Womanizers on TV

Last night I was watching an episode of CBS’s How I Met Your Mother.  I really enjoy that show, in large part due to the Neil Patrick Harris’s character Barney Stinson.  For those of you who don’t watch the show, Barney is a womanizing, straight male with questionable ethics.  We recently learned that he has slept with 236 women in his lifetime.

Barney’s character is deliberately over the top and disgusting. At time his friends call him out on his behavior, but other times he is praised for his womanizing — as in the episode I watched last night “Unfinished” where Ted fist bumps Barney after learning he has slept with 236 women.

It is my belief that his character is meant as a satire of that kind of creepy guy — at least that is my hope as a self-respecting feminist.  I have read other commentary on his character that says that similar characters in other shows are just disgusting.  Russell on Rules of Engagement comes to mind, or Tommy on the short lived Unhitched.  Both of these characters are attempts at the same characterization as Barney Stinson, but both fall short of witty commentary and end up in disgusting sexist pigs.

My question from all of this is what is it about Barney that makes him so likable despite his clear sexism?  As I’ve watched the show, I’ve started to form the theory that is more to do with Neil Patrick Harris than with Barney, and I have to wonder, does the fact that NPH is openly gay affect how we accept the character of Barney Stinson? Does NPH’s sexuality somehow make his performance of Barney slide from the creepy, offensive side to the lovable side?  Does it somehow disarm Barney’s actions and make us believe that Barney is a satire of real life womanizers? I do not think you can separate a well known actor or actress from their characters — the information we know about them inevitably influences how we accept the characters they play.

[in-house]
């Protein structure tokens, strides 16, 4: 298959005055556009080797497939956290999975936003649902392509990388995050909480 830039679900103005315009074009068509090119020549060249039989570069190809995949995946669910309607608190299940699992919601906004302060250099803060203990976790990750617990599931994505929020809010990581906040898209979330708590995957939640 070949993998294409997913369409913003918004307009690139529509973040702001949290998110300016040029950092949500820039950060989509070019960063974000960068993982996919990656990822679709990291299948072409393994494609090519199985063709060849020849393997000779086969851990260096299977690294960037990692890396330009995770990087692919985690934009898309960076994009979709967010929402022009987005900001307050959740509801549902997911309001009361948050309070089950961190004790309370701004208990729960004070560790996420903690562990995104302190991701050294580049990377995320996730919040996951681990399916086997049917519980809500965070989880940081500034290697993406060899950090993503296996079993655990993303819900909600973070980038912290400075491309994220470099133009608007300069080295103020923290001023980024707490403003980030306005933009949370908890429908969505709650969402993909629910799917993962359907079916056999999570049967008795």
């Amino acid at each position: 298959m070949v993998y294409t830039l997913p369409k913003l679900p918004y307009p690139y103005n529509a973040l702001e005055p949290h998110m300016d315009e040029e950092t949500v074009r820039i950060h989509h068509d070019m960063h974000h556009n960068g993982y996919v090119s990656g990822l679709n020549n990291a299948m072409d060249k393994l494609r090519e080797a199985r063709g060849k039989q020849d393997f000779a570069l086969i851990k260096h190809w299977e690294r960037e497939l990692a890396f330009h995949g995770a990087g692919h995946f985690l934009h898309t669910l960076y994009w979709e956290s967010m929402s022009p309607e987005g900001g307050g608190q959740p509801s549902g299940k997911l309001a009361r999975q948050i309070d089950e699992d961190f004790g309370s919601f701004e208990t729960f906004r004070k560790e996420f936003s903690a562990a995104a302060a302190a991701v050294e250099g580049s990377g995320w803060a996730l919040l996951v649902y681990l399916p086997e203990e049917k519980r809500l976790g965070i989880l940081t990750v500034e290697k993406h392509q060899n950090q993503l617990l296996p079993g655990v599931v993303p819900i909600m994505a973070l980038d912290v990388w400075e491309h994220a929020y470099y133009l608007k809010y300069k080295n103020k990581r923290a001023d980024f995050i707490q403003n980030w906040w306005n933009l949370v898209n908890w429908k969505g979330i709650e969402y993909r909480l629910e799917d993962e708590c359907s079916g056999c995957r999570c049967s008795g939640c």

I realize that this theory does not take into consideration the brilliance of NPH’s acting ability or the impact of good writing, both of which factor into how much I like Barney Stinson.  He is also more dimensional than other similar characters — we have some insight into his life that would lead us to believe we understand why he objectifies women (lack of confidence, insecurities. neither of which condones or excuses his behavior but at least it gives some indication that he’s not just a jerk).

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